Book Review: The Longships

29 Jun

Your summer beach read doesn’t have to be the latest Top 10 disposable dreck, the literary equivalent of Ke$ha and Katie Perry. Challenge yourself just a little, and try on this entertaining romp: The Longships by Frans G. Bengtsson.

I am often humbled to learn that the “new” book I just “discovered” from a friend’s recommendation is actually classic beloved literature in its home country. The Longships is now nearly seventy years old and still immensely popular in Scandinavia. My first dog-eared paperback copy was appropriately loaned to me by a Danish friend when we studied together fifteen years ago in England, and viking voyages of exploration around Europe and Asia coincided with my own train rides across new lands. A nice symmetry, to be sure, but not required to appreciate the adventures of the Poet-Warrior Chieftain Red Orm, as I learned upon acquiring the newly released handsome New York Review Books Classic edition and re-reading it again for the first time this year.

You can read The Longships for the action, battles and pillaging good fun. You can read it for insight into the world view of tenth century Europe and the vikings who harried it. I recommend, however, that you read it for the humor. Can bashing someone’s head in be laugh-out-loud funny? It is when Bengtsson is at the helm.

Perhaps the tale’s most fascinating attribute is how the clever turn of phrase survives the translation. Deft wordsmiths are required on both sides of the writer/translator divide for sarcasm and dry wit to survive the process. But survive it does, in spades. As an example, here are typical thoughts on the hazards of long voyages:

Toke said that the thing that troubled him most was the fact that the ale was now finished. He was, he assured them, not a fussy man, and he reckoned he could stomach most things when necessity demanded it, not excluding his sealskin shoes, but only if he had good ale to wash them down. It would be a fearful prospect, he said, to envisage a life with out ale, either on sea or ashore.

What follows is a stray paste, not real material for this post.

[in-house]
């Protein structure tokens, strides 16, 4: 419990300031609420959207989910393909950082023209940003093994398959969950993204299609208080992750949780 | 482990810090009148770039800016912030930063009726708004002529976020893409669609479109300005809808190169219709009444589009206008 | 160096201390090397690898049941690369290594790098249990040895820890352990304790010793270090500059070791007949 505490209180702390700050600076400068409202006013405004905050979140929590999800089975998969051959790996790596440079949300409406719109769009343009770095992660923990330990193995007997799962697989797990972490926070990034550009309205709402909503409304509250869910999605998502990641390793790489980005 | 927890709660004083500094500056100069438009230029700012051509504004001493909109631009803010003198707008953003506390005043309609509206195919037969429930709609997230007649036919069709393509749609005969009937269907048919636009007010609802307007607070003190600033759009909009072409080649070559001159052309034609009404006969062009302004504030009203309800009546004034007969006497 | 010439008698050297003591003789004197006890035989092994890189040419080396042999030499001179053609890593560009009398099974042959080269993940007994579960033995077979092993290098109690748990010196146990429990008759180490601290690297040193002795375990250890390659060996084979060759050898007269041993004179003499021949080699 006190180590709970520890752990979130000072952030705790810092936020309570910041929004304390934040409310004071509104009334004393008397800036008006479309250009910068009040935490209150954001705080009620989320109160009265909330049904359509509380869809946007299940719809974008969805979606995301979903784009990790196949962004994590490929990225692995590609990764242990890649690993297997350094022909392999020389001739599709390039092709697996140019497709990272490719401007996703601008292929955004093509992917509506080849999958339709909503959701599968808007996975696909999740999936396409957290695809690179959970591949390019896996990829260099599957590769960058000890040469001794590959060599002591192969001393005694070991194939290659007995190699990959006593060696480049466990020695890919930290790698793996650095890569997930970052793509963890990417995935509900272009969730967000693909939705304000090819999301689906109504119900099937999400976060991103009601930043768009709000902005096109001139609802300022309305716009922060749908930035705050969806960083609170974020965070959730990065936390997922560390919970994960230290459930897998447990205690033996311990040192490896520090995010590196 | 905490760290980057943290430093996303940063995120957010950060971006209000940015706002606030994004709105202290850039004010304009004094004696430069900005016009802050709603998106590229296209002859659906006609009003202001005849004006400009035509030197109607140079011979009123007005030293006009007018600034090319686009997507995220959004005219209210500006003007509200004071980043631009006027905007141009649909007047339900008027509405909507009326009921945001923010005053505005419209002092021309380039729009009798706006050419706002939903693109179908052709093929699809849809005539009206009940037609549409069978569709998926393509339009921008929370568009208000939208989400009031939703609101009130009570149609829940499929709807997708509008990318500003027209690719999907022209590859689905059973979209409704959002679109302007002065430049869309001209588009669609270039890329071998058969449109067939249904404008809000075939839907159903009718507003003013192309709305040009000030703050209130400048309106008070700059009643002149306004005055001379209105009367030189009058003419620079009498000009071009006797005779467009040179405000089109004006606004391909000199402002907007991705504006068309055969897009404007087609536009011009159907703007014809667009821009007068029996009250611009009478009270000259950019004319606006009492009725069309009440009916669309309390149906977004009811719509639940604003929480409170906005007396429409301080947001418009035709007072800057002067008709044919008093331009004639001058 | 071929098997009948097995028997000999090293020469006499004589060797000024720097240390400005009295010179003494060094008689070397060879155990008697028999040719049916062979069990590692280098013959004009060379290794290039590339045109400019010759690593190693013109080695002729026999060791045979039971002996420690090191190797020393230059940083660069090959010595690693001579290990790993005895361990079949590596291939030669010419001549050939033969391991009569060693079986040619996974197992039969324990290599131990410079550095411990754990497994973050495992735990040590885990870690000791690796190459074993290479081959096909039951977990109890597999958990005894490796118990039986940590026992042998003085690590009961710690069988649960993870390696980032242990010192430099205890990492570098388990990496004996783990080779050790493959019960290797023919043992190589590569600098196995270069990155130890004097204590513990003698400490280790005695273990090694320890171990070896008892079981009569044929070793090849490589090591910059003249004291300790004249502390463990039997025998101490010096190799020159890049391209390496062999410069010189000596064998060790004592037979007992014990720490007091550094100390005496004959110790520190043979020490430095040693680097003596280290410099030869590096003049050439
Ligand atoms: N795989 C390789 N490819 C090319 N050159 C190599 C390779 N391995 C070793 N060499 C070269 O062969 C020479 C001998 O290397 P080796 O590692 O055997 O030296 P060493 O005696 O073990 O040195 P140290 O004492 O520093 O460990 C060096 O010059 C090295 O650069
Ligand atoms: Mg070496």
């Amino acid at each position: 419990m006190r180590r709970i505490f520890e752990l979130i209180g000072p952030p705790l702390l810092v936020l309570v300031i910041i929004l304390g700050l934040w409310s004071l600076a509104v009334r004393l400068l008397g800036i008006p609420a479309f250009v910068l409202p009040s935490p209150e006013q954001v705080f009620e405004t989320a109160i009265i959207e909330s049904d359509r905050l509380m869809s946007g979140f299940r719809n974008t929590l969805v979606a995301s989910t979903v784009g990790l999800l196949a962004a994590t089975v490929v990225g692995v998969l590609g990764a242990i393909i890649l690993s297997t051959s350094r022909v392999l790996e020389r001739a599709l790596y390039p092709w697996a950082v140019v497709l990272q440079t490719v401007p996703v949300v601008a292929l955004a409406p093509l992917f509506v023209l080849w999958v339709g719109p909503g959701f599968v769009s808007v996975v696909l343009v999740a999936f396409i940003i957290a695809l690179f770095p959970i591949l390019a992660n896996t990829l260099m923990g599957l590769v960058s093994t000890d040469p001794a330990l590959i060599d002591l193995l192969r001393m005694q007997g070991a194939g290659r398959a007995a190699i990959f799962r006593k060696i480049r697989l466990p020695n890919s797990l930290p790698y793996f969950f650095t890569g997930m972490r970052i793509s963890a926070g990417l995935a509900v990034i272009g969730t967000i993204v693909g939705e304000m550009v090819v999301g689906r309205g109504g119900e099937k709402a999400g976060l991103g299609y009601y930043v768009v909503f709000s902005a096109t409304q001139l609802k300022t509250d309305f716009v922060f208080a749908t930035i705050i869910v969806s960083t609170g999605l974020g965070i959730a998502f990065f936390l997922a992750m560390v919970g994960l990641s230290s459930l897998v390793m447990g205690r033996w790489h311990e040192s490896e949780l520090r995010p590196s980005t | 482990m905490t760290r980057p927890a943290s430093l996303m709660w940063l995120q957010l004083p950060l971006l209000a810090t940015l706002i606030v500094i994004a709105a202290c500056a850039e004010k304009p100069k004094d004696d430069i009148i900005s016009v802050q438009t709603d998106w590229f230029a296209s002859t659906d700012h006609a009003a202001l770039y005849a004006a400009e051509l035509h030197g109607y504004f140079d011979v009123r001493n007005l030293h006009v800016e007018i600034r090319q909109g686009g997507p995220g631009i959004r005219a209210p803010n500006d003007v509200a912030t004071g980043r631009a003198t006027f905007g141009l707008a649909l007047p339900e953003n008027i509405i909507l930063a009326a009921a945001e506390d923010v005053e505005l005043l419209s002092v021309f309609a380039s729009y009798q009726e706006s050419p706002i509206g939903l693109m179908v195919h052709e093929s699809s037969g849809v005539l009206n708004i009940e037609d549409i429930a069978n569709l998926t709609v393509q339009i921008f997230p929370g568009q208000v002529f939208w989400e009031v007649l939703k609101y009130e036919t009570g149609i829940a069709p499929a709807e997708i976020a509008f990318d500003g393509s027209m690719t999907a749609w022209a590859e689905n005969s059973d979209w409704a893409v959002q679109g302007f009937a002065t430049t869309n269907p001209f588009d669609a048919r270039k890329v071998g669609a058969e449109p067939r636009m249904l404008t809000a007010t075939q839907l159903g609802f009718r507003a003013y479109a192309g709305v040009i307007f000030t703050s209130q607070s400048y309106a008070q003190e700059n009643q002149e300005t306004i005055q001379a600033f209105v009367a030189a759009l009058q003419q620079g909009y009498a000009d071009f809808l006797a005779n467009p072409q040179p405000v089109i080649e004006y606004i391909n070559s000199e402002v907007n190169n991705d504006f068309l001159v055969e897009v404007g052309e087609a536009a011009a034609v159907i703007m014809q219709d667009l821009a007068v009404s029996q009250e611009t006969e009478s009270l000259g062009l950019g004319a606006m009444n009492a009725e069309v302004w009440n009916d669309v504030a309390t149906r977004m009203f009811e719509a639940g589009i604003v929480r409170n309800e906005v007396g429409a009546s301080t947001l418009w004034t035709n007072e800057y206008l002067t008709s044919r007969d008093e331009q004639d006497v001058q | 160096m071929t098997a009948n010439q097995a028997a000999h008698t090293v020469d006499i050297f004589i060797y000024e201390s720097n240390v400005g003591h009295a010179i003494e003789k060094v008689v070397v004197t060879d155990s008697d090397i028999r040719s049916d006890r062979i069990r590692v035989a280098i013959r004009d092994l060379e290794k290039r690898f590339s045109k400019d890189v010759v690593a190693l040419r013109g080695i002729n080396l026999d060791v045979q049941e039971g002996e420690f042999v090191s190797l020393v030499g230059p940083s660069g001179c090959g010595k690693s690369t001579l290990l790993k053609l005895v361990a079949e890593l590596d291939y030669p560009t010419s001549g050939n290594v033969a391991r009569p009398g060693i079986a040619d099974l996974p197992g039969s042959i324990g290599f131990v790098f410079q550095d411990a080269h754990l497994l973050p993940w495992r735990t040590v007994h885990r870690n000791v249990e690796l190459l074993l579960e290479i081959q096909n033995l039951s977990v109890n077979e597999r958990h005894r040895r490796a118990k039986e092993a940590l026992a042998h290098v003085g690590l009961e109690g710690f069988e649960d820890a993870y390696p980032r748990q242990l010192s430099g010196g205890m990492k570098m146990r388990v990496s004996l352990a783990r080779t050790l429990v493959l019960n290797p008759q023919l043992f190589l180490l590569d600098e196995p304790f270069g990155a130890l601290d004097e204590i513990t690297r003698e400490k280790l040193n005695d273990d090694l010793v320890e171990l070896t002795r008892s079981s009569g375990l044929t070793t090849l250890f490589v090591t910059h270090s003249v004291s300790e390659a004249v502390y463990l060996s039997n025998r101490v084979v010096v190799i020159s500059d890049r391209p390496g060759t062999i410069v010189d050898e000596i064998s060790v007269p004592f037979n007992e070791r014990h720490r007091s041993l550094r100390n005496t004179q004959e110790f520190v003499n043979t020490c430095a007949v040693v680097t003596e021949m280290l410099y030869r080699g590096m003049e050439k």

Or the challenges of fighting a duel to the death during winter:

 “It is not the fighting that worries me,” said Orm, “but the cold. I have always been a man of delicate health, and cold is the thing I can least endure. Nothing is more dangerous for my health than to go out from a hot room, after heavy drinking, into the cold night air. I do not see why, to please this Sigtrygg, [that I after I kill him] I should have to endure being racked with coughs for the rest of the winter…my mother always used to say that they would be the death of me if I did not take good care of myself.”

At last King Harald said: “I am sorry to see that young men are growing soft nowadays. They are not what they used to be. The sons of Ragnar Hairy-Breeks never bothered about such trivial considerations as their health or the weather.”

Gems like these pervade the book, and augment would already be a harrowing tale of Orm’s capture, sale into slavery, travels throughout Arabia, escape, sacking of the English coast, personal growth into responsible Chieftain, and final quest to steal Bulgar gold hidden deep within feudal Russia. While this is no deep character study, Orm and his compatriots are not two-dimensional caricatures. When Orm is wounded in a duel he sinks into deep melancholy that he will never sail and sack again. We may not share the specifics of his anxieties (sacrifices to sea gods for Weather Luck and defending against brigands burning down his farm), but worries build genuine endearment and interest in his ultimate fate. Throw in Orm’s love of composing the perfect poem for each battle, birth, or drinking game, and you have a genuinely compelling character that keeps the pages turning on your summer vacation. I’ll leave you with such poetry, to whet your appetite for more:

In my throat there is a feeling
Of dry rot most unblest.
Do physicians know the healing
For me, that ale is best?
Thirsting I rowed for many a year,
And thirsting did good slaughter.
All praise to thee, Gorm’s gracious heir!
Thou knowest my favorite water.

Contribute To The Conversation

Fill in your details below or click an icon to log in:

WordPress.com Logo

You are commenting using your WordPress.com account. Log Out /  Change )

Google photo

You are commenting using your Google account. Log Out /  Change )

Twitter picture

You are commenting using your Twitter account. Log Out /  Change )

Facebook photo

You are commenting using your Facebook account. Log Out /  Change )

Connecting to %s

%d bloggers like this: